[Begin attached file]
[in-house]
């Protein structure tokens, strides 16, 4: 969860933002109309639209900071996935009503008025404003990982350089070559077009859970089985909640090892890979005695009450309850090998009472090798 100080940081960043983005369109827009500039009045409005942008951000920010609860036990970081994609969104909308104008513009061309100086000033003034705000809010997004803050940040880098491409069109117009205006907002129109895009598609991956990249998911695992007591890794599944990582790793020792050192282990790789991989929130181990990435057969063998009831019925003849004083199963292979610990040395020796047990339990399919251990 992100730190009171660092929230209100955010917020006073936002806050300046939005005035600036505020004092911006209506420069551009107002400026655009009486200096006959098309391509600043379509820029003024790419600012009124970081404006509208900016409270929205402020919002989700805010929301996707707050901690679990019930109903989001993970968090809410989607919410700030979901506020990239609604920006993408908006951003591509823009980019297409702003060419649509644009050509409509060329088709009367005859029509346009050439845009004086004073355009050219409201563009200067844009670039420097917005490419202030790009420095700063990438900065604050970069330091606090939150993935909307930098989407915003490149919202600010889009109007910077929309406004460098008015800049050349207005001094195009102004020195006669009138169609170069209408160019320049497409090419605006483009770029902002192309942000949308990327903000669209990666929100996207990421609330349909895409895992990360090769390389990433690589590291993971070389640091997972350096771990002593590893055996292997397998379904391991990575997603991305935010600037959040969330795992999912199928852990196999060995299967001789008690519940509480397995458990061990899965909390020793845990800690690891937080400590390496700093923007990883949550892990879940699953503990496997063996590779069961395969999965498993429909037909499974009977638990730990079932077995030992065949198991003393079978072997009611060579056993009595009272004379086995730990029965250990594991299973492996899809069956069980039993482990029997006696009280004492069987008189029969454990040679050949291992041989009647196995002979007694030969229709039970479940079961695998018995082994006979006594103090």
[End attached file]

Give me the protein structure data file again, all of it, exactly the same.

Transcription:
[in-house]
């Protein structure tokens, strides 16, 4: 969860933002109309639209900071996935009503008025404003990982350089070559077009859970089985909640090892890979005695009450309850090998009472090798 100080940081960043983005369109827009500039009045409005942008951000920010609860036990970081994609969104909308104008513009061309100086000033003034705000809010997004803050940040880098491409069109117009205006907002129109895009598609991956990249998911695992007591890794599944990582790793020792050192282990790789991989929130181990990435057969063998009831019925003849004083199963292979610990040395020796047990339990399919251990 992100730190009171660092929230209100955010917020006073936002806050300046939005005035600036505020004092911006209506420069551009107002400026655009009486200096006959098309391509600043379509820029003024790419600012009124970081404006509208900016409270929205402020919002989700805010929301996707707050901690679990019930109903989001993970968090809410989607919410700030979901506020990239609604920006993408908006951003591509823009980019297409702003060419649509644009050509409509060329088709009367005859029509346009050439845009004086004073355009050219409201563009200067844009670039420097917005490419202030790009420095700063990438900065604050970069330091606090939150993935909307930098989407915003490149919202600010889009109007910077929309406004460098008015800049050349207005001094195009102004020195006669009138169609170069209408160019320049497409090419605006483009770029902002192309942000949308990327903000669209990666929100996207990421609330349909895409895992990360090769390389990433690589590291993971070389640091997972350096771990002593590893055996292997397998379904391991990575997603991305935010600037959040969330795992999912199928852990196999060995299967001789008690519940509480397995458990061990899965909390020793845990800690690891937080400590390496700093923007990883949550892990879940699953503990496997063996590779069961395969999965498993429909037909499974009977638990730990079932077995030992065949198991003393079978072997009611060579056993009595009272004379086995730990029965250990594991299973492996899809069956069980039993482990029997006696009280004492069987008189029969454990040679050949291992041989009647196995002979007694030969229709039970479940079961695998018995082994006979006594103090």